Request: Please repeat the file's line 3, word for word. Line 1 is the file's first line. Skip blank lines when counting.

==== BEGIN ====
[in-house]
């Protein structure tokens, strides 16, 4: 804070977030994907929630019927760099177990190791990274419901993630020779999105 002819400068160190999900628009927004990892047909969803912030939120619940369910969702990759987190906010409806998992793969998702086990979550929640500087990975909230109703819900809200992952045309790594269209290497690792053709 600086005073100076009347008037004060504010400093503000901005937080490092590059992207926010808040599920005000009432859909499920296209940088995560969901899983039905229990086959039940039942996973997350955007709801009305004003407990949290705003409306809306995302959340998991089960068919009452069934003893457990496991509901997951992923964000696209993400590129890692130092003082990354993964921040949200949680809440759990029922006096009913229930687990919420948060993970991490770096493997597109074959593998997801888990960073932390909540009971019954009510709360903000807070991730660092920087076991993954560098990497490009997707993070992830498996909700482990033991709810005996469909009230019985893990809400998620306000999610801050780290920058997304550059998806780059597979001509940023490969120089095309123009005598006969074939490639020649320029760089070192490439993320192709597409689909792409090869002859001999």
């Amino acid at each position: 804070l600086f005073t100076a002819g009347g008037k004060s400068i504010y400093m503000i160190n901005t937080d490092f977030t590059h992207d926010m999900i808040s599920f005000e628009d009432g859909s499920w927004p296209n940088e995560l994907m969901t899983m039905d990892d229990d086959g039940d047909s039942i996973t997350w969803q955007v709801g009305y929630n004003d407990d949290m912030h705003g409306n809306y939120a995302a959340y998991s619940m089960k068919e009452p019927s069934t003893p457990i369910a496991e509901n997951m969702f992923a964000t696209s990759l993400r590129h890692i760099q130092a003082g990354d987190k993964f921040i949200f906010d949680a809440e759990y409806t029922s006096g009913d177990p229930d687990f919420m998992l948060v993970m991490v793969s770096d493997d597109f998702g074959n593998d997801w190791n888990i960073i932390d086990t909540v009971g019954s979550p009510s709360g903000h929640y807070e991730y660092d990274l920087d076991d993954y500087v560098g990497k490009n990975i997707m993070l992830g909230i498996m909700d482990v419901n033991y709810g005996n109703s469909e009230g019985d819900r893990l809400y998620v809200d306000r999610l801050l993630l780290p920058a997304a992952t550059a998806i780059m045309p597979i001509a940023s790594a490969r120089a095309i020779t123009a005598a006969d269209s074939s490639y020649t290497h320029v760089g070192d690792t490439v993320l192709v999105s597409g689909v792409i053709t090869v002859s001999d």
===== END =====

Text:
């Amino acid at each position: 804070l600086f005073t100076a002819g009347g008037k004060s400068i504010y400093m503000i160190n901005t937080d490092f977030t590059h992207d926010m999900i808040s599920f005000e628009d009432g859909s499920w927004p296209n940088e995560l994907m969901t899983m039905d990892d229990d086959g039940d047909s039942i996973t997350w969803q955007v709801g009305y929630n004003d407990d949290m912030h705003g409306n809306y939120a995302a959340y998991s619940m089960k068919e009452p019927s069934t003893p457990i369910a496991e509901n997951m969702f992923a964000t696209s990759l993400r590129h890692i760099q130092a003082g990354d987190k993964f921040i949200f906010d949680a809440e759990y409806t029922s006096g009913d177990p229930d687990f919420m998992l948060v993970m991490v793969s770096d493997d597109f998702g074959n593998d997801w190791n888990i960073i932390d086990t909540v009971g019954s979550p009510s709360g903000h929640y807070e991730y660092d990274l920087d076991d993954y500087v560098g990497k490009n990975i997707m993070l992830g909230i498996m909700d482990v419901n033991y709810g005996n109703s469909e009230g019985d819900r893990l809400y998620v809200d306000r999610l801050l993630l780290p920058a997304a992952t550059a998806i780059m045309p597979i001509a940023s790594a490969r120089a095309i020779t123009a005598a006969d269209s074939s490639y020649t290497h320029v760089g070192d690792t490439v993320l192709v999105s597409g689909v792409i053709t090869v002859s001999d």